Keyboardist, bass guitarist John Paul Jones (Led Zeppelin)
Keyboardist ~ Bassist
Led Zeppelin

John Paul Jones

January 3, 1946, London, England

Bassist John Paul Jones was the last to join [Led Zeppelin]. “I answered a classified ad in Melody Maker,” he said. “My wife made me.” Jones had a sessionman's background. He had arranged some of the Stones' Their Satanic Majesties Request album. He also arranged albums for producer Mickey Most's stable. “I arranged albums by Jeff Beck, Lulu, Donovan and Herman's Hermits.” ~ Rolling Stone: the Durable Led Zeppelin ~ March 13, 1975 © Rolling Stone

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Honoring musicians. Celebrating birthdays. Remembering death days.

January 3, 1981 ~ Billboard Hot 100 ~ #3 (3) Neil Diamond, Love On The Rocks ~ #2 (2) Leo Sayer, More Than I Can Say ~ #1 (1) John Lennon, Just Like Starting Over

Continued…

In 1960, when Jones was only 14 years old, he became a member of his father's dance band. This time under his father's watchful eye gave him a chance to gain experience and confidence. A year later Jones formed his first band, and by the next year he began to travel and perform professionally, at an age when school alone can apply too much pressure on a teen. By the mid-'60s he had served for other groups as director and arranger, as well as bassist and keyboardist. His remarkable credits from that early period include artists like the Rolling Stones, the Outlaws, Jeff Beck, Mickey Most, the Yardbirds, the Mindbenders, the Everly Brothers, and the Supremes. ~ Allmusic: John Paul Jones ~ retrieved January 3, 2014 © Allmusic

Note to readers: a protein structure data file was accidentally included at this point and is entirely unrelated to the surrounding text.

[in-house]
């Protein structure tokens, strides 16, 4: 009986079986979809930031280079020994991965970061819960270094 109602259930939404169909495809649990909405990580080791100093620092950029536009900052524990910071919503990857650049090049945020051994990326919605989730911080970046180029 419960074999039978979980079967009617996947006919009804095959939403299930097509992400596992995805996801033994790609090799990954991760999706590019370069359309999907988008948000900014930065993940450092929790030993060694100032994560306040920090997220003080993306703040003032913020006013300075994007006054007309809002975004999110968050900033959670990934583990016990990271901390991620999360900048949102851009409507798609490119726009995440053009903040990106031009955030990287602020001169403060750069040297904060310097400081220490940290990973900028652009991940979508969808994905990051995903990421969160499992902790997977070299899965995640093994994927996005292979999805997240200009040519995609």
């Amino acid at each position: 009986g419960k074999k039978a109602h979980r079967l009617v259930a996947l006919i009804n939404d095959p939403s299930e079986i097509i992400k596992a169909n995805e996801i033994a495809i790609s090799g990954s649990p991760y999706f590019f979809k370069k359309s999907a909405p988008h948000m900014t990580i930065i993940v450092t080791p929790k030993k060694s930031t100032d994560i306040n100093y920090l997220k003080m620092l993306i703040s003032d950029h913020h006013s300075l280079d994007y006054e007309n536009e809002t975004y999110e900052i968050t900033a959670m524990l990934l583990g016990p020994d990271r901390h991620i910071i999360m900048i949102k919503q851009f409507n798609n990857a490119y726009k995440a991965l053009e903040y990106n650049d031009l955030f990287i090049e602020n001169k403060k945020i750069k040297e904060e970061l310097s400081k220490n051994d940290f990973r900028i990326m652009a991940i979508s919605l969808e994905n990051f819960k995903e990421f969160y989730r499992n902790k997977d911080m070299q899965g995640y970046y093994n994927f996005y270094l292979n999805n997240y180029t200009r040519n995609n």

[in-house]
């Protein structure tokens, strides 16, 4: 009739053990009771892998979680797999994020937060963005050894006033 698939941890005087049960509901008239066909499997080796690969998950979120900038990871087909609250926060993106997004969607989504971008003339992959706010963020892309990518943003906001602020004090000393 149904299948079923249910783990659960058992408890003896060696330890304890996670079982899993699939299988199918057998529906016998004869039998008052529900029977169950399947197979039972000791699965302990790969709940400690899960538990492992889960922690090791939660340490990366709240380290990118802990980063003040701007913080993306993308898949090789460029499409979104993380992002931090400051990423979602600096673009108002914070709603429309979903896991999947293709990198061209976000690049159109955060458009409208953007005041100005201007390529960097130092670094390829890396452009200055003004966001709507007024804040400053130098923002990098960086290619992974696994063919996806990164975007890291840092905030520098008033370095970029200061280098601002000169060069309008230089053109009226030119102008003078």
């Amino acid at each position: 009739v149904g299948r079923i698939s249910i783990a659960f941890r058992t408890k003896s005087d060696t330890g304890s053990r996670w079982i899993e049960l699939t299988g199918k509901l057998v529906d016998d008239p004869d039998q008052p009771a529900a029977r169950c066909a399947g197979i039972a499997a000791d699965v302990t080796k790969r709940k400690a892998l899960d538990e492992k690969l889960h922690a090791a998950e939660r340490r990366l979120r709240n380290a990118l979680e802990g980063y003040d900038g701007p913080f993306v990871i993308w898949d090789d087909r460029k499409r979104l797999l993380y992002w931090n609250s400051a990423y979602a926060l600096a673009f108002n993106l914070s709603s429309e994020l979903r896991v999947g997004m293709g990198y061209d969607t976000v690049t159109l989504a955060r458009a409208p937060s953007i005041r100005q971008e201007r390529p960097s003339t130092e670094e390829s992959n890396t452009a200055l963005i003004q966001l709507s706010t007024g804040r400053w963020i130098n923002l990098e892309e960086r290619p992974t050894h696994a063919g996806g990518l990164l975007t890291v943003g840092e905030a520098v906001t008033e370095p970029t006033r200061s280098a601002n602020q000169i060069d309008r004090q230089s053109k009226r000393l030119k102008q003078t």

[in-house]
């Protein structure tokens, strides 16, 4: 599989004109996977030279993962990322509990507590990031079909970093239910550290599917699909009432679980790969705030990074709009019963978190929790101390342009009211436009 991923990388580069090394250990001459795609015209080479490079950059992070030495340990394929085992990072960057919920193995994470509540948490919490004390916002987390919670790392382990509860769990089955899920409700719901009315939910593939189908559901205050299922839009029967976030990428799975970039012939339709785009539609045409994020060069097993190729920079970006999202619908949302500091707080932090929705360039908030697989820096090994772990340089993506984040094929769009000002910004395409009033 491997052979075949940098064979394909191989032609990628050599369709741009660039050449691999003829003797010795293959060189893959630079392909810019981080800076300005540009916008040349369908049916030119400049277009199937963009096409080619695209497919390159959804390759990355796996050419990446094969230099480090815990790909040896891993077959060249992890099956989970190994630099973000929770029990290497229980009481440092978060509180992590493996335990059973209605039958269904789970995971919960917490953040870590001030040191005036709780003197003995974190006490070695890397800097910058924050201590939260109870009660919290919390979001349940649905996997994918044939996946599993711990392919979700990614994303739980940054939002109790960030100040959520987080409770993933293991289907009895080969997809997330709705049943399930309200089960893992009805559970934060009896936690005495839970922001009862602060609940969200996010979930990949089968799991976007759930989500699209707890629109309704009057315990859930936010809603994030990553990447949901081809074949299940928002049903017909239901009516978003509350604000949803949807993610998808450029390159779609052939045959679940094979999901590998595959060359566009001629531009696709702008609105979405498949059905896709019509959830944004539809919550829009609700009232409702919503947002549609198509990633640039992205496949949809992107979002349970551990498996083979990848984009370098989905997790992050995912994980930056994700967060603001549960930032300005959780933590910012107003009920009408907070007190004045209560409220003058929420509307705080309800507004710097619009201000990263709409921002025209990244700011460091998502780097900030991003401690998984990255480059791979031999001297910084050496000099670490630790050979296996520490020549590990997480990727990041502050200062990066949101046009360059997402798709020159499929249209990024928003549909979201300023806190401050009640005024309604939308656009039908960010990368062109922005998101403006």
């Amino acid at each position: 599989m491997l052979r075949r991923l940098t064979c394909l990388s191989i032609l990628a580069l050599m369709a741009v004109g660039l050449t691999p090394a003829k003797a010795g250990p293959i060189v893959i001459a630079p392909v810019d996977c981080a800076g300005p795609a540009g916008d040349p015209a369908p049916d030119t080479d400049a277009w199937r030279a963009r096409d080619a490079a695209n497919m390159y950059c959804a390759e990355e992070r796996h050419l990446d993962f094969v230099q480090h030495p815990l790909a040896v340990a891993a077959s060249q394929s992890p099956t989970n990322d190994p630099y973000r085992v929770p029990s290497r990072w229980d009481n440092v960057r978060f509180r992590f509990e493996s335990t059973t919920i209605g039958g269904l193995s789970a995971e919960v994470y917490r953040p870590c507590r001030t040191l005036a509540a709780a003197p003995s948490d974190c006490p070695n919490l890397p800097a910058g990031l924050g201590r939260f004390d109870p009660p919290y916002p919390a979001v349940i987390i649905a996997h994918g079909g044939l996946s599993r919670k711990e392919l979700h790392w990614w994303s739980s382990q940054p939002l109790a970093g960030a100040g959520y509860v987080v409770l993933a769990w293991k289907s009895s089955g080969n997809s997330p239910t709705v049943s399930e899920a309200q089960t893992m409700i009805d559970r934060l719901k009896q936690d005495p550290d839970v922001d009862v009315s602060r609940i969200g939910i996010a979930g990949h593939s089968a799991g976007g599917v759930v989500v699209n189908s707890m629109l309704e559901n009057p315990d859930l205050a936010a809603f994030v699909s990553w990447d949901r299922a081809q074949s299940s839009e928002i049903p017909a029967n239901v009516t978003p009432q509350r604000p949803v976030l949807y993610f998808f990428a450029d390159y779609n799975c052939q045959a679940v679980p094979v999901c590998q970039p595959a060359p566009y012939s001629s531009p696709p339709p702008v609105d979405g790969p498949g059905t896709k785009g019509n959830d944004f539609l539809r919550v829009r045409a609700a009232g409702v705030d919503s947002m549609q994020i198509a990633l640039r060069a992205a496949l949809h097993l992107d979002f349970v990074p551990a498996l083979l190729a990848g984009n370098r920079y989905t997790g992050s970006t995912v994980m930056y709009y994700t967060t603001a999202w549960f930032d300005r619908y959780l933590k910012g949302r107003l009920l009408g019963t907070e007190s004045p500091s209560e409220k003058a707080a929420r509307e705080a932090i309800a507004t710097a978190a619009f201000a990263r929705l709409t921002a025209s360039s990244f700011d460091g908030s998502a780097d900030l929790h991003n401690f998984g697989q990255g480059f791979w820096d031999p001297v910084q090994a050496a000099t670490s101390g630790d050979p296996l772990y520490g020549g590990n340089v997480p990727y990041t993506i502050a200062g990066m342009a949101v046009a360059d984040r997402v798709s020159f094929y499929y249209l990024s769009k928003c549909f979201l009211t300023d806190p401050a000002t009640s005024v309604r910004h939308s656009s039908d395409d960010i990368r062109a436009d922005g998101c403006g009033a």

Led Zeppelin

It wasn't just Led Zeppelin's thunderous volume, sledgehammer beat, and edge-of-mayhem arrangements that made it the most influential and successful heavy-metal pioneer. It was the band's finesse. Like its ancestors the Yardbirds, Led Zeppelin used a guitar style that drew heavily on the blues; its early repertoire included remakes of songs by Howlin' Wolf, Albert King, and Willie Dixon (who later won a sizable settlement from the band in a suit in which he alleged copyright infringement). But Jimmy Page blessed the group with a unique understanding of the guitar and the recording studio as electronic instruments, and of rock as sculptured sound; like Jimi Hendrix, Page had a reason for every bit of distortion, feedback, reverberation, and out-and-out noise that he incorporated. Few of the many acts that try to imitate Led Zeppelin can make the same claim. ~ Rolling Stone: Led Zeppelin ~ retrieved January 7, 2014 © Rolling Stone

Led Zeppelin ~ Ranked #14 Rolling Stone 100 Greatest Artists in 2004 ~ “Heavy metal would not exist without Led Zeppelin, and if it did, it would suck. Led Zeppelin were more than just a band - they were the perfect combination of the most intense elements: passion and mystery and expertise.” ~ Dave Grohl, Nirvana ~ 2004 © Rolling Stone

In 2012 two Led Zeppelin albums made it to the #DLW500 Dylan's 500 Greatest Albums Of All Time ~ #376 Led Zeppelin IV (1971) ~ #225 Led Zeppelin I (1969)

Led Zeppelin ~ Stairway To Heaven ~ Ranked #53 RIAA Top 365 Songs Of The Century in 2001.



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